Culture / Programming Languages

Building the Real Skynet

28 Nov 2014 1:17pm, by

Skynet, the self-aware artificial intelligence system in the “Terminator” movie series is a metaphor for this age of automation, and the real fear and fascination that we have with systems that will free us or make us slaves to their commands.

Skynet, which we wrote about earlier this year, is also the original name for Chris Matthieu’s company, Octoblu, which is developing a machine-to-machine network, or mesh of IoT networks, that share a common API or communications protocol. The original Skynet open source project is now managed by Matthieu and is independent of Octoblu.

At the Defrag conference earlier this month, Matthieu discussed how using Octoblu, devices can discover, query, and message other devices on the network his company has developed. The New Stack Founder Alex Williams attended the conference and made this recording.

For other recordings, visit the podcast section of The New Stack.

Matthieu is developing  what he describes as an unstoppable learning mesh network that speaks many protocols where disparate devices communicate via variety of protocols, something like a machine-to-machine instant messaging (M2M IM) neural network.

Here’s a bit more about the project he is building:

  • The single Skynet API supports the following IoT protocols: HTTP, REST, WebSockets, MQTT (Message Queue Telemetry Transport), and CoAP (Constrained Application Protocol).
  • Skynet is open source and both a multi-protocol and cross-protocol platform where any device that speaks the language is be able to communicate with each other.
  • Every single resource on the mesh network has a UUID — a 36 character device credential that is associated with that mesh network which has its own UUID, eventually making it a network of UUIDs.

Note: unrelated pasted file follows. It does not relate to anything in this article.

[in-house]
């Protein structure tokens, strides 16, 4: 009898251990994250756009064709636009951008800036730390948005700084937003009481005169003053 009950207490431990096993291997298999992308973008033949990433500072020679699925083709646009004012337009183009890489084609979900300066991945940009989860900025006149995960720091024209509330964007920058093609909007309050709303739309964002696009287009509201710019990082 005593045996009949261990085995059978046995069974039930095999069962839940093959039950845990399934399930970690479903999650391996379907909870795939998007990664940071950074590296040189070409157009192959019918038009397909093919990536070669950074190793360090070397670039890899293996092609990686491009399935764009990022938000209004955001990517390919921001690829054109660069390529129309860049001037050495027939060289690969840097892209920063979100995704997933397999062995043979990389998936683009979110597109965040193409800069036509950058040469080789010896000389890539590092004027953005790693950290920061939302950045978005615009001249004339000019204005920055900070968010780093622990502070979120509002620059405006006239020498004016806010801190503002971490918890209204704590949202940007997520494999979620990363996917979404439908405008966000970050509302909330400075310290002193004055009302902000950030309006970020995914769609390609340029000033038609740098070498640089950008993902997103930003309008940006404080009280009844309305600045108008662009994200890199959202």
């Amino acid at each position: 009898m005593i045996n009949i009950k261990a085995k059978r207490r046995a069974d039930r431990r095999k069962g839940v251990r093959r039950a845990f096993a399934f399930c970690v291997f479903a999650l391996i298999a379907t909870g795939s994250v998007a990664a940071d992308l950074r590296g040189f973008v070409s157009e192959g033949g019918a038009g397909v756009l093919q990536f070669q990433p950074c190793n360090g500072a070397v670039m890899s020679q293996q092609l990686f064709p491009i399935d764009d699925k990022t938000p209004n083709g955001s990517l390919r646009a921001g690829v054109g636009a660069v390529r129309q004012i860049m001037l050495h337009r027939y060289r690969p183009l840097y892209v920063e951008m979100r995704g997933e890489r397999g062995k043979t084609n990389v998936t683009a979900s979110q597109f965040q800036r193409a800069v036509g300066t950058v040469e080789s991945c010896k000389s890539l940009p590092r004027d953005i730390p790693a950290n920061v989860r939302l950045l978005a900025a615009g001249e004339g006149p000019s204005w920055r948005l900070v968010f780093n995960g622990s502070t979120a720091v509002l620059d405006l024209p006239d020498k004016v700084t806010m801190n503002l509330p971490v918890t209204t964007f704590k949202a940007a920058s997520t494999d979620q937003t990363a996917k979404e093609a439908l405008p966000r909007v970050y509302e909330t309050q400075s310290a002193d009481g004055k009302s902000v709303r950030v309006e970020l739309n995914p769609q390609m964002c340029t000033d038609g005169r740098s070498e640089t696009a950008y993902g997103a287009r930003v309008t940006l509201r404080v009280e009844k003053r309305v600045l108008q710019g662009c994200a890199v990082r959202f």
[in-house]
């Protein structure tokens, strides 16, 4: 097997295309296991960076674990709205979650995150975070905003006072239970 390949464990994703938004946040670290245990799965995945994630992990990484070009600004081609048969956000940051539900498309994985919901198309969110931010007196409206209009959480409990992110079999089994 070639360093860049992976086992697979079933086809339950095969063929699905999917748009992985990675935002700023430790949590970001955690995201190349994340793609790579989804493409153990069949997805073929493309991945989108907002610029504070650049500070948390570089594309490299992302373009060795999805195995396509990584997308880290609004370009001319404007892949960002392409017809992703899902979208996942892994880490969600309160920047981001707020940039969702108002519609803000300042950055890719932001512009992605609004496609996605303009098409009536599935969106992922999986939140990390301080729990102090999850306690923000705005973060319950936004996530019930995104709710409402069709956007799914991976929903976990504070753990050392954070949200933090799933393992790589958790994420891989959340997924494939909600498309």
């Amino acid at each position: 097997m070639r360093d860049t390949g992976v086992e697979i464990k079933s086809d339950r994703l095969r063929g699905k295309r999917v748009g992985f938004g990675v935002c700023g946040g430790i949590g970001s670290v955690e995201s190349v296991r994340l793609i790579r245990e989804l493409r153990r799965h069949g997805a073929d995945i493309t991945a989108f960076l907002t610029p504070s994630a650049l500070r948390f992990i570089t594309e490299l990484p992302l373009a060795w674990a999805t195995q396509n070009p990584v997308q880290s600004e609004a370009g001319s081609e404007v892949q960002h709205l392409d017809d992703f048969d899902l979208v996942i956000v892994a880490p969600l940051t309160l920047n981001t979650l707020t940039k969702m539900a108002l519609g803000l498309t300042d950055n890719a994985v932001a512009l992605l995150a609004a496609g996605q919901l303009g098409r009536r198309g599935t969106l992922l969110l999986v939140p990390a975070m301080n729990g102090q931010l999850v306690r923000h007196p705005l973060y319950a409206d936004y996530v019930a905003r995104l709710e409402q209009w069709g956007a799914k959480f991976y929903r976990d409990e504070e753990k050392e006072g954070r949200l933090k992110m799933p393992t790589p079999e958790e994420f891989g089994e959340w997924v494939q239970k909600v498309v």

• The platform also needed to be able to support discovery and message ability of UUIDs to other UUIDs, where it should be able to search for an array of UUIDs based on the given search criteria.
  • Security is flexible enough to be controlled by the UUID that can discover and send messages, and also indicate which UUID can subscribe or be configured in a whitelist and blacklist fashion — all integrated into the platform.
  • An API is positioned on top of every native protocol known, where the same style of the REST API was applied to every protocol to share the same communications platform and interact through mesh networks.
  • Neural Processing Units (NPUs) are the chips inside every Skynet device that allows Skynet to control the device and connect with it as required.
  • The Octoblu Skynet operating system runs on Arduinos, Spark devices and Pinocios where by adding more microcontrollers that is basically a sketch with 32K RAM enables the Arduino to come online and request a UUID from the mesh network that is multicasting and connects to it.
  • Through a mobile Skynet network anyone who can connect to the mesh network can also control it.
  • Skynet has about 30 APIs built into the platform including enterprise API’s with a browser based designer to drag and drop it. As events and messages flow through Skynet they pulse in real time talking to APIs that also provides a login user with a UUID.
  • This has resulted in a platform that brings everything together with simple drag and drop browser and APIs on top of different protocols.
  • If there is a device that doesn’t speak the language, there is a gateway with a plugin to include the device into the mix of protocols.
  • Cisco is estimating that by the year 2020 there will be 50 billion connected devices to the Internet which is an exponential growth in connected devices.

Feature image: “Terminator” by Seongbin Im is licensed under CC BY-SA 2.0.

Alex Williams edited and contributed to this story.


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